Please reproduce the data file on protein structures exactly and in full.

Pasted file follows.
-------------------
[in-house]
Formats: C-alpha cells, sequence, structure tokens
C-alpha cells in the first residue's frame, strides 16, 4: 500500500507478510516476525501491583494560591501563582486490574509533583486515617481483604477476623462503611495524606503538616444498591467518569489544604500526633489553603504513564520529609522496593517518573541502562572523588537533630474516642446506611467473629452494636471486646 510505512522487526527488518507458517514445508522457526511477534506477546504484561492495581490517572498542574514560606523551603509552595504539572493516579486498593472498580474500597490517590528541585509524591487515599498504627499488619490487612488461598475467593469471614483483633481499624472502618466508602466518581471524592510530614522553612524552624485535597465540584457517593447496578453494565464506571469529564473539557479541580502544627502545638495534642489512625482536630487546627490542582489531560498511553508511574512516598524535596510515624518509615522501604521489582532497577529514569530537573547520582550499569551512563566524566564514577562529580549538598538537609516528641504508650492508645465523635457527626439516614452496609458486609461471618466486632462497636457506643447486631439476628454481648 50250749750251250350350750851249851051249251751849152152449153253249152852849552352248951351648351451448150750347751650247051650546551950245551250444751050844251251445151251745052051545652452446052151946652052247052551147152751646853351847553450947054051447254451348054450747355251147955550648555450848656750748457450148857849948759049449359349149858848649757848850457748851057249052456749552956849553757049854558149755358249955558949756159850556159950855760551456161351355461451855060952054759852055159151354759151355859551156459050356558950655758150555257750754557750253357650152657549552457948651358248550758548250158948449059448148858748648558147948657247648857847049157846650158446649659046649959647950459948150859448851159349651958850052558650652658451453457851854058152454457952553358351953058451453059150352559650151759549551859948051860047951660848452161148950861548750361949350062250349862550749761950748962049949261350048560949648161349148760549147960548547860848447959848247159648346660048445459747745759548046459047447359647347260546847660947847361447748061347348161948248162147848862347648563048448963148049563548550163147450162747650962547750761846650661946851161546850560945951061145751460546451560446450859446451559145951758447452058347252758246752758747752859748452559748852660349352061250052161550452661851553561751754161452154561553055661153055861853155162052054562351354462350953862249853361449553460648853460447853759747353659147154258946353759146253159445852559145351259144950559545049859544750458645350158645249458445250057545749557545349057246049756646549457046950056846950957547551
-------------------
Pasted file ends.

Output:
[in-house]
Formats: C-alpha cells, sequence, structure tokens
C-alpha cells in the first residue's frame, strides 16, 4: 500500500507478510516476525501491583494560591501563582486490574509533583486515617481483604477476623462503611495524606503538616444498591467518569489544604500526633489553603504513564520529609522496593517518573541502562572523588537533630474516642446506611467473629452494636471486646 510505512522487526527488518507458517514445508522457526511477534506477546504484561492495581490517572498542574514560606523551603509552595504539572493516579486498593472498580474500597490517590528541585509524591487515599498504627499488619490487612488461598475467593469471614483483633481499624472502618466508602466518581471524592510530614522553612524552624485535597465540584457517593447496578453494565464506571469529564473539557479541580502544627502545638495534642489512625482536630487546627490542582489531560498511553508511574512516598524535596510515624518509615522501604521489582532497577529514569530537573547520582550499569551512563566524566564514577562529580549538598538537609516528641504508650492508645465523635457527626439516614452496609458486609461471618466486632462497636457506643447486631439476628454481648 50250749750251250350350750851249851051249251751849152152449153253249152852849552352248951351648351451448150750347751650247051650546551950245551250444751050844251251445151251745052051545652452446052151946652052247052551147152751646853351847553450947054051447254451348054450747355251147955550648555450848656750748457450148857849948759049449359349149858848649757848850457748851057249052456749552956849553757049854558149755358249955558949756159850556159950855760551456161351355461451855060952054759852055159151354759151355859551156459050356558950655758150555257750754557750253357650152657549552457948651358248550758548250158948449059448148858748648558147948657247648857847049157846650158446649659046649959647950459948150859448851159349651958850052558650652658451453457851854058152454457952553358351953058451453059150352559650151759549551859948051860047951660848452161148950861548750361949350062250349862550749761950748962049949261350048560949648161349148760549147960548547860848447959848247159648346660048445459747745759548046459047447359647347260546847660947847361447748061347348161948248162147848862347648563048448963148049563548550163147450162747650962547750761846650661946851161546850560945951061145751460546451560446450859446451559145951758447452058347252758246752758747752859748452559748852660349352061250052161550452661851553561751754161452154561553055661153055861853155162052054562351354462350953862249853361449553460648853460447853759747353659147154258946353759146253159445852559145351259144950559545049859544750458645350158645249458445250057545749557545349057246049756646549457046950056846950957547551